A Guardian ad Litem is appointed by the
court to protect the rights and advocate the best interests
of a child involved in a court proceeding. The Guardian
ad Litem makes independent recommendations to the court
by focusing on the needs of each child. The Guardian
ad Litem advocates for the best interests of the child
Attorneys interested in volunteering for the GAL Program
- Attorneys can represent the child’s best interests
as the guardian ad litem, with support from a case
coordinator and a program attorney.
- Attorneys can utilize their area of expertise to
assist the GAL Program, including probate, special
education, guardianship, immigration, administrative
law and appeals.
- Attorneys can represent the child in a regular attorney-client
relationship as the attorney ad litem (AAL).
Fostering Independence is the name of the project that pairs pro bono attorneys with teens in foster care to help them obtain the services they will need to prepare for adulthood. Attorneys volunteering through Fostering Independence will represent the teen’s best interests as the guardian ad litem after completing an 8-hour training. This specialized training consists of 5 DVDs and Power Point presentation that are available for viewing on the Guardian ad Litem website.
By completing the 8 hour training and providing Guardian ad Litem representation, attorneys will receive 8 CLE credits, including 1 ethics credit and will fulfill the Florida Bar’s pro bono requirement.
You will be part of a GAL team, which includes a case
coordinator and a program attorney. The team’s
program attorney will provide you with legal guidance
as needed and will represent you at evidentiary hearings.
The case coordinator will work with you to develop recommendations, assist you in preparing reports
to the court and advise you regarding community resources
and program policies and procedures.
While cases vary in complexity, most cases will require
approximately 4-6 hours per month, with a little more
time in the beginning. All time spent on GAL cases should
be reported annually as it fulfills the Florida Bar’s
pro bono requirement.
Some of the responsibilities of a GAL are:
- Visit the child and keep the child informed about
the court proceedings;
- Gather and assess independent information on a consistent
basis about the child in order to recommend a resolution
that is in the child's best interest;
- Review records;
- Interview appropriate parties involved in the case,
including the child;
- Determine whether a permanency plan has been created
for the child in accordance with federal and state
laws and whether appropriate services are being provided
to the child and family;
- Submit a signed written report with recommendations
to the court on what placement, visitation plan, services,
and permanency plan are in the best interest of the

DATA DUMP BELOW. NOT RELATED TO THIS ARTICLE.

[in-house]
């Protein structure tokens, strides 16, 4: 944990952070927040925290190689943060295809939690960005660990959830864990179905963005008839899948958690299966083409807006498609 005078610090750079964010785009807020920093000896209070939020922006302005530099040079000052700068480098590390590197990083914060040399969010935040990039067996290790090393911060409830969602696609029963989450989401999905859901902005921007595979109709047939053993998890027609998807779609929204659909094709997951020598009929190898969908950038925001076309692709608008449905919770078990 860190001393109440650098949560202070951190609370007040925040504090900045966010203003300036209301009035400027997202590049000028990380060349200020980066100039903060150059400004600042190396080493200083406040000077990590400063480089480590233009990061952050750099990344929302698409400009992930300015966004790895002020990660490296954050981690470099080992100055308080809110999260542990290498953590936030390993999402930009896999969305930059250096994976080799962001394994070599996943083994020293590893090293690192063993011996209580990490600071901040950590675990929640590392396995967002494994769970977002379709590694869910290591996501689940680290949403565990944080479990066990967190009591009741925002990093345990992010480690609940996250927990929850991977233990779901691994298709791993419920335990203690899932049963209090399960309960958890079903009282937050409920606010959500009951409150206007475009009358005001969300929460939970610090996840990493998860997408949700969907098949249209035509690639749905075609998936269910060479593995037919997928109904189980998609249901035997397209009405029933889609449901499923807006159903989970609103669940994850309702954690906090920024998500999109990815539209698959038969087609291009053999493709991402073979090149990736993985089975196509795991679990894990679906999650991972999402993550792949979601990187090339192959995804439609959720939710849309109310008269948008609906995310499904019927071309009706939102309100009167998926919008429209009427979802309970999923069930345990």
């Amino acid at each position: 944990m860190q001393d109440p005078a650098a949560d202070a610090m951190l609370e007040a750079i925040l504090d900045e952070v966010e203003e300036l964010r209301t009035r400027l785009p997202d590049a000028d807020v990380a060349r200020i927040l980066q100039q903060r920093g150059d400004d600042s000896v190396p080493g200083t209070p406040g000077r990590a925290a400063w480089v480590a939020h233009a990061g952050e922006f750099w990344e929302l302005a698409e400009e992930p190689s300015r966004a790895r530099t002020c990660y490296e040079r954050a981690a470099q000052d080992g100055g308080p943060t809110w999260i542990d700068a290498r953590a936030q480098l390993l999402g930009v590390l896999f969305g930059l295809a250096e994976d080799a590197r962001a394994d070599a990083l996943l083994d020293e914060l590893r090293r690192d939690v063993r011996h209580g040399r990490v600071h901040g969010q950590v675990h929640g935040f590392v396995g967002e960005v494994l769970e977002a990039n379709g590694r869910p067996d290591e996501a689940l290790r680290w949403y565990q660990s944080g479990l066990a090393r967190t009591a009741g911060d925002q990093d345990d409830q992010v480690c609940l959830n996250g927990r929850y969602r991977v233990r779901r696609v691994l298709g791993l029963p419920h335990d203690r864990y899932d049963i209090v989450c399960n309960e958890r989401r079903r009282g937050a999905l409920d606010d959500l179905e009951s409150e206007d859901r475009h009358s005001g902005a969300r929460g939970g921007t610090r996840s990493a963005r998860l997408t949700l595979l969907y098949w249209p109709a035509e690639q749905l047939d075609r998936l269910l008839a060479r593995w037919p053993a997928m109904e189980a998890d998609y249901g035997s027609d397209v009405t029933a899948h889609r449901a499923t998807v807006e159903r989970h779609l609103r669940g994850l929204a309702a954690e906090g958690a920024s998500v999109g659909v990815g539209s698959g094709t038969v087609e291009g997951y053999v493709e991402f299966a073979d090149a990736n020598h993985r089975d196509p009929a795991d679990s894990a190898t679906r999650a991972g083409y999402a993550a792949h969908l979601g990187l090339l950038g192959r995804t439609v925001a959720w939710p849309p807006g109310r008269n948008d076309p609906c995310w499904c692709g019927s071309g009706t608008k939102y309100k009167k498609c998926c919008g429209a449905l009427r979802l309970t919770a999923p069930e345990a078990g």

- Attend and participate in court hearings and other
related meetings to advocate for a permanency plan,
which serves the child's best interest;
- Maintain complete records about the case, including
appointments scheduled, interviews held, and information
gathered about the child and the child's life circumstances.
The primary difference will be that you will not owe
a duty of confidentiality to the child and you will
be advocating for what you believe is in the child’s
best interests, rather than what the
child wants. Otherwise, you will still be required to comply with the Rules Regulating the Florida Bar.
You must fill out an application
and send it to your local
program, complete a screening interview and be a
member in good standing with the Florida Bar. Once these
items along with the 8-hour training have been completed,
you are ready to take your first case.
The Guardian ad Litem carries out the following activities:
- Investigation Carries
out an objective, systematic examination of the situation,
including relevant history, environment, relationships,
and needs of the child. The GAL interviews family, friends,
neighbors and members of the child's school.
- Facilitation Identifies
resources and services for the child and facilitates
a collaborative relationship between all parties involved
in the case, helping to create a situation in which
the child's needs are met.
- Advocacy Advocates for the
best interests of the child to the court and relevant
- Monitoring Keeps track
of whether the orders of the court, as well as the plans
of the Department of Children and Families, are carried
The Florida Bar requires all attorneys to provide at least 20 hours of pro bono representation during the year. Guardian ad Litem representation can fulfill the pro bono requirement. By completing the required training, pro bono attorneys will receive 8 hours of continuing legal education (CLE) credit, including 1 ethics credit (attorneys are required to complete 30 hours of CLEs every 3 years).
No, pro bono attorneys are covered for malpractice:
- Under the Florida Volunteer Protection Act, section 768.1355, Florida Statutes, pro bono attorneys are covered by the State’s liability insurance for malpractice.
- To be covered under the statute the pro bono attorney must act in good faith as an ordinary, reasonably prudent person would.
- The statute does not protect an attorney’s wanton or willful misconduct.
At any given time, over 42,500 children in Florida
are in need of a court-appointed Guardian ad Litem.
As of May 2010, the Guardian ad Litem Program represented approximately 22,800 children.
As of May 2010, the Guardian ad Litem Program had 7,900 certified volunteers.
out our application and send to your local